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Amarjit Singh and anr. Vs. the State of Punjab - Court Judgment

LegalCrystal Citation
SubjectCriminal
CourtPunjab and Haryana High Court
Decided On
Judge
Reported in1982CriLJ523
AppellantAmarjit Singh and anr.
RespondentThe State of Punjab
Cases ReferredMohar Singh Prem Singh v. State
Excerpt:
- sections 80 (2) & 89 & punjab motor vehicles rules, 1989, rules 85 & 80: [t.s. thakur, cj, jasbir singh & surya kant, jj] appeal against orders of state or regional transport authority imitation held, a stipulation regarding the period of limitation available for invoking the remedy shall have to be strictly construed. that is because any provision by way of limitation is in the nature of a restraint on the remedy provided under the act. so viewed two inferences are clear viz., (1) sections 80 and 89 of the act read with rule 85 of the rules make it obligatory for the authorities making the order to communicate it to the applicant concerned and (2) the period of limitation for any appeal against the order is reckonable from the date of such communication of the reasons would imply..........but not yet produced before the court, the power to dispose it of is covered by section 457 of the code. where property has been seized and/or otherwise produced before the court, the manner to dispose of such property is governed by section 451 of the code. if the question of disposal of property arises after an enquiry or trial in .any criminal court is concluded, the disposal of the property involved in the case is governed by section 452 of the code.3. section 457 of the code governs the facts of the present case. the police recovered the tractor during the investigation. the said tractor of the petitioners was allegedly used by the accused for the commission of the crime. some blood was also recovered from the same tractor. mr. v. p. prashar, the learned assistant advocate-general,.....
Judgment:
ORDER

S.S. Dewan, J.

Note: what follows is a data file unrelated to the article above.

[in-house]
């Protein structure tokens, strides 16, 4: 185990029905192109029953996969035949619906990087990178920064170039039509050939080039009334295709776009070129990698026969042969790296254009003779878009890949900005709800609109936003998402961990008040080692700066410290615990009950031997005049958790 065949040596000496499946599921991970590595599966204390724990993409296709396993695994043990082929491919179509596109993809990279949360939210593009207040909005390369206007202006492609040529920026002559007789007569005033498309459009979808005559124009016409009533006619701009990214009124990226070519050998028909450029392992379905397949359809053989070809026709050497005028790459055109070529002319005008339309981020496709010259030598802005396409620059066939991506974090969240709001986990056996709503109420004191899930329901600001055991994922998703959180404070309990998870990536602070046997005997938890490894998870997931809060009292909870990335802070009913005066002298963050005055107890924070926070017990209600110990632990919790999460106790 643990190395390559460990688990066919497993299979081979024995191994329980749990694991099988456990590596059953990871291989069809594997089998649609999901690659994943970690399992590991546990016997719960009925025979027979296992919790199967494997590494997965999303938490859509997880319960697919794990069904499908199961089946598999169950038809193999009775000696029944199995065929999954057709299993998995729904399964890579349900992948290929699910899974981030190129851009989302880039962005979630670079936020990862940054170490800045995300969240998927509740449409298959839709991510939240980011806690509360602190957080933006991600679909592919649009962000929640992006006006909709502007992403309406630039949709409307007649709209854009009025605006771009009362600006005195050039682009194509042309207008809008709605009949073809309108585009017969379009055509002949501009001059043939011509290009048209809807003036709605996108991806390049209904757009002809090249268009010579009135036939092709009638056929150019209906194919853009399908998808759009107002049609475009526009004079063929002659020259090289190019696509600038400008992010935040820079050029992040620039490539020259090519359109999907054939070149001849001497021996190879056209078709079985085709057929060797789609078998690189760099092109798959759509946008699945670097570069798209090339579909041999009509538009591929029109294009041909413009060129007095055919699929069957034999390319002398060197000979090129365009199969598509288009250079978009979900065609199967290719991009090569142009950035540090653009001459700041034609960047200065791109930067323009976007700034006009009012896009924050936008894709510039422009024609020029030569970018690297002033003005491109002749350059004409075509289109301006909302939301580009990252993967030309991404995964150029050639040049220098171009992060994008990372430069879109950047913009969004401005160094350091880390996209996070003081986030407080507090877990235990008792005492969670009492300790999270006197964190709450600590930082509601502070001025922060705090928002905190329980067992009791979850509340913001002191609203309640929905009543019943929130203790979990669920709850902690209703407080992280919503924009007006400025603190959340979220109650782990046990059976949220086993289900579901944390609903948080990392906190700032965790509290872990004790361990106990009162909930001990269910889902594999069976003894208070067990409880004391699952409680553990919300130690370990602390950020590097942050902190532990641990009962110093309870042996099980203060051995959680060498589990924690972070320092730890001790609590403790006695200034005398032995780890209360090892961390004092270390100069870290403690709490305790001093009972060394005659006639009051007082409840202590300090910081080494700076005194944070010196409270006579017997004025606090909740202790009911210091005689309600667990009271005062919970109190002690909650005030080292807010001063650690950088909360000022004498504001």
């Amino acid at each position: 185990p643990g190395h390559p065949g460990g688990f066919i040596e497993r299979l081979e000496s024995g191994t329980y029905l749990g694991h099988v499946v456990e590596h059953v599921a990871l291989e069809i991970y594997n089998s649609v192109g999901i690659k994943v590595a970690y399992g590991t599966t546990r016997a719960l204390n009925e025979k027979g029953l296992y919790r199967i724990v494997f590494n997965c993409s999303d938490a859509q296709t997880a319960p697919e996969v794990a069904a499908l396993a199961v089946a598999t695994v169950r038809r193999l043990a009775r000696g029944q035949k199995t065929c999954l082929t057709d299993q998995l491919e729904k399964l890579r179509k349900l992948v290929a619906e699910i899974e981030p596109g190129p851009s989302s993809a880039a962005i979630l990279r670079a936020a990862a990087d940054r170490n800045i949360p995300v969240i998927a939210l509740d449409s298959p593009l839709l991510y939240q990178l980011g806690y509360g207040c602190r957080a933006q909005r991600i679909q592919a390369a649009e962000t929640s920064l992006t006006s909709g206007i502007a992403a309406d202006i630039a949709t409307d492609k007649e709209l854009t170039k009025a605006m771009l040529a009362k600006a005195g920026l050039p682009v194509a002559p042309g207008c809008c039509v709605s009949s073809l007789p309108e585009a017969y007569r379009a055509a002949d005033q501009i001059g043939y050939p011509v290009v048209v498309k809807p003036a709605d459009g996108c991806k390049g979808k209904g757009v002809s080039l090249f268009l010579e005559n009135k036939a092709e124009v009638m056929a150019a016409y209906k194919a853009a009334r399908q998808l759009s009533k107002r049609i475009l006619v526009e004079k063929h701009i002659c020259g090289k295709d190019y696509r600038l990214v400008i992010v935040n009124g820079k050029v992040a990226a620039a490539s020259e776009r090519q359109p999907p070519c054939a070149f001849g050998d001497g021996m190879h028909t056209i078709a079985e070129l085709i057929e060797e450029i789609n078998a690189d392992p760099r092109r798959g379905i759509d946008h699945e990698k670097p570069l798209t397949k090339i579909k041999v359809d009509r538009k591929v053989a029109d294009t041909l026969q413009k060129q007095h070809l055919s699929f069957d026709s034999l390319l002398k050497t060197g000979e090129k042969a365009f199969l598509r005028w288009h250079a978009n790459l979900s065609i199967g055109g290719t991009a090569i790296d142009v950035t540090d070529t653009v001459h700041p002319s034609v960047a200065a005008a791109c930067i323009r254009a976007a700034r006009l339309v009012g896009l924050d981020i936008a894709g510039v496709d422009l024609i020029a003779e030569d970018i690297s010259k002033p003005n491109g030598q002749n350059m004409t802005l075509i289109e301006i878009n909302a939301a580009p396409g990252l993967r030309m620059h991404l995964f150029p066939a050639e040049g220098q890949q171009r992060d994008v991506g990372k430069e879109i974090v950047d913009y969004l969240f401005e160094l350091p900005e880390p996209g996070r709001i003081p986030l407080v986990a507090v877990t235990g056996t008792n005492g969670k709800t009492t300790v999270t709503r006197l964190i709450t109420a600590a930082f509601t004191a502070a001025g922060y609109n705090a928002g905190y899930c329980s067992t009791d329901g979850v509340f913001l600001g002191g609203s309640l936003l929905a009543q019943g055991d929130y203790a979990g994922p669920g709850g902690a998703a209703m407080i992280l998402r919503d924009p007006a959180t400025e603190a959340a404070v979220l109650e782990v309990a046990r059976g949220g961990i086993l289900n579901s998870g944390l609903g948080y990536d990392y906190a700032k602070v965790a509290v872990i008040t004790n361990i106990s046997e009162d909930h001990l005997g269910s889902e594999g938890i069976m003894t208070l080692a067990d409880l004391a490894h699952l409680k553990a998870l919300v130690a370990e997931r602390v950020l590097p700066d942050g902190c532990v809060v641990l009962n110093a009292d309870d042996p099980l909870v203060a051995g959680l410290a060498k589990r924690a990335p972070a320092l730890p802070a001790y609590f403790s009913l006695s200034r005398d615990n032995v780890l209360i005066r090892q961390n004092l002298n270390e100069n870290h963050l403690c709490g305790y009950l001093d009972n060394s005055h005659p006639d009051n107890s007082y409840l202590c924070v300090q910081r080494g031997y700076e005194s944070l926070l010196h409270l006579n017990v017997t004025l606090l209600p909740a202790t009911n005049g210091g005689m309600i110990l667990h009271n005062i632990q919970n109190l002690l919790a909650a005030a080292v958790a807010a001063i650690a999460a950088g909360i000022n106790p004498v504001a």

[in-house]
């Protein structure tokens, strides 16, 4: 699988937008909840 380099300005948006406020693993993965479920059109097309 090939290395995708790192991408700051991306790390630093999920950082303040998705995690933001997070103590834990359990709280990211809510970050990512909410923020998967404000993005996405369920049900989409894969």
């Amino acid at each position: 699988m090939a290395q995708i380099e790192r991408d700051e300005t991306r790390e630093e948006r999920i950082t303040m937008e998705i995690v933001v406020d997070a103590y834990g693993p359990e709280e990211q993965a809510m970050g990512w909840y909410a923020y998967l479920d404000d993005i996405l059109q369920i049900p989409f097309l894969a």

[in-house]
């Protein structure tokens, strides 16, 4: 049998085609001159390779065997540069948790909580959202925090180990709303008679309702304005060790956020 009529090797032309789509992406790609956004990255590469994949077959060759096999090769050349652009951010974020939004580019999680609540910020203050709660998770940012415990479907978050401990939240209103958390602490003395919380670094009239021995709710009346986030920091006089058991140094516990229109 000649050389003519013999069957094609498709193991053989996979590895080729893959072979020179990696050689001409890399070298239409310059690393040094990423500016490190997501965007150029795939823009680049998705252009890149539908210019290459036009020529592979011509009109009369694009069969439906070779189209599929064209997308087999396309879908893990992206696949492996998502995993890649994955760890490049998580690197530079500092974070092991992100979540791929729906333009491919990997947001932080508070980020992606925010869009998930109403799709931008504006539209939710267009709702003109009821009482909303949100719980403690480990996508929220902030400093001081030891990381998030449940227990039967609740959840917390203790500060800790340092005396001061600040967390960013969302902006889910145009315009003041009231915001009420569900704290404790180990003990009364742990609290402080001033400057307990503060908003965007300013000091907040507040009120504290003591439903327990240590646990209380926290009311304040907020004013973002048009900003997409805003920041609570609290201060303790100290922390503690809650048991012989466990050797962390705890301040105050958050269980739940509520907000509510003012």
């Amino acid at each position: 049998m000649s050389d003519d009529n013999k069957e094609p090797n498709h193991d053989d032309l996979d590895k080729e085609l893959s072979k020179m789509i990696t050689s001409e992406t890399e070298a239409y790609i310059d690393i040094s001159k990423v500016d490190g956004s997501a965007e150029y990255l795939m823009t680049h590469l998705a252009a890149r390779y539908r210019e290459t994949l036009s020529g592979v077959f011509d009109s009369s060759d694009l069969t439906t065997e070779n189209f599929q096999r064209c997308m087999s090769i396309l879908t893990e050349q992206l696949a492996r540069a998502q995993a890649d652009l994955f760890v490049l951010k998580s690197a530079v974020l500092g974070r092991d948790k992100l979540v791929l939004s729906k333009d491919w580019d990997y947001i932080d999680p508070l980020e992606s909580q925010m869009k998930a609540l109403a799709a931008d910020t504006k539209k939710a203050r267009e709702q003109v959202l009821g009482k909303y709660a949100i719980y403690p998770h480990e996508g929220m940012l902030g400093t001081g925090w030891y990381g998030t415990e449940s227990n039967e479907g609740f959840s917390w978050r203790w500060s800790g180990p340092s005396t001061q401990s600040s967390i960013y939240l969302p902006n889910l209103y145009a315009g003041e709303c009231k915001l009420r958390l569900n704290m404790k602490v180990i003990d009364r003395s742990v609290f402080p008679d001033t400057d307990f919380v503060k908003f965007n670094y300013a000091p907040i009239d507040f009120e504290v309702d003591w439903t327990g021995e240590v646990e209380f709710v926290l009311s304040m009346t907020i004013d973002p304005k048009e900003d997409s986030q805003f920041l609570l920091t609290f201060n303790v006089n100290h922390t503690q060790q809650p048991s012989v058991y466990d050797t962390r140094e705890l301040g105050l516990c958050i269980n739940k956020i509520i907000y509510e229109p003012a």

1. This petition purports to have been filed Under Section 482 of the Code of Criminal Procedure, 1973 (hereinafter referred to as the Code), with the allegations that a case Under Sections 148, 364/342/307/149, Indian Penal Code, was registered against Jagan Singh and 9 others and the Challan was put in against them in the Court of Judicial Magistrate 1st Class, Fazilka. It is said that a tractor was parked in the haveli of the petitioners and the same was allegedly taken away by the accused without their permission and the same was used for the commission of the aforementioned crime. The petitioner moved an application before the Magistrate for the return of the tractor but the Magistrate rejected their application because it was stained with blood. Feeling aggrieved, the petitioners went up in revision. The learned Additional Sessions Judge, Ferozepur, relying on the decision in Mohar Singh Prem Singh v. State, 1979 Cri LJ 216 (Him Pra), dismissed the revision. By means of the present petition, the orders of the two Courts below are sought to be quashed by invoking the provisions of Section 482 of the Code.

2. The short point that arises in this petition is as to whether the criminal court has power to release property seized by the police from the accused during the investigation but not yet produced before the Court. I think the Court has such power and that seems to be the scheme of the Code itself. Chapter XXXIV of the Code deals with the disposal of the property. Where property has been seized by the police but not yet produced before the Court, the power to dispose it of is covered by Section 457 of the Code. Where property has been seized and/or otherwise produced before the Court, the manner to dispose of such property is governed by Section 451 of the Code. If the question of disposal of property arises after an enquiry or trial in .any criminal Court is concluded, the disposal of the property involved in the case is governed by Section 452 of the Code.

3. Section 457 of the Code governs the facts of the present case. The police recovered the tractor during the investigation. The said tractor of the petitioners was allegedly used by the accused for the commission of the crime. Some blood was also recovered from the same tractor. Mr. V. P. Prashar, the learned Assistant Advocate-General, Punjab, has stated that the tractor is now in the possession of the police. It must be observed that there seems to be no sense in keeping the tractor idle with the police without any advantage to anyone and to the definite disadvantage of the owners. While entrusting the tractor on Supardari basis, suitable conditions can be imposed by the Magistrate to ensure that if the tractor is not produced in the Court as and when required, the same shall be liable to forfeiture. The petitioners may make an appropriate application to the Court in which the enquiry or trial of the case is pending. I have no doubt if the application is supported by cogent proof to show that the tractor belongs to the petitioners and they are suffering loss on account of their being deprived of its possession and user, the learned Magistrate will exercise his judicial discretion in a proper manner and may direct the return of the tractor to the petitioners on furnishing adequate security if he thinks such an order to be fair and just in the circumstances of the case.

4. This is, therefore, a fit case where I should interfere Under Section 482 of the Code. The impugned orders of the Courts below are hereby quashed.


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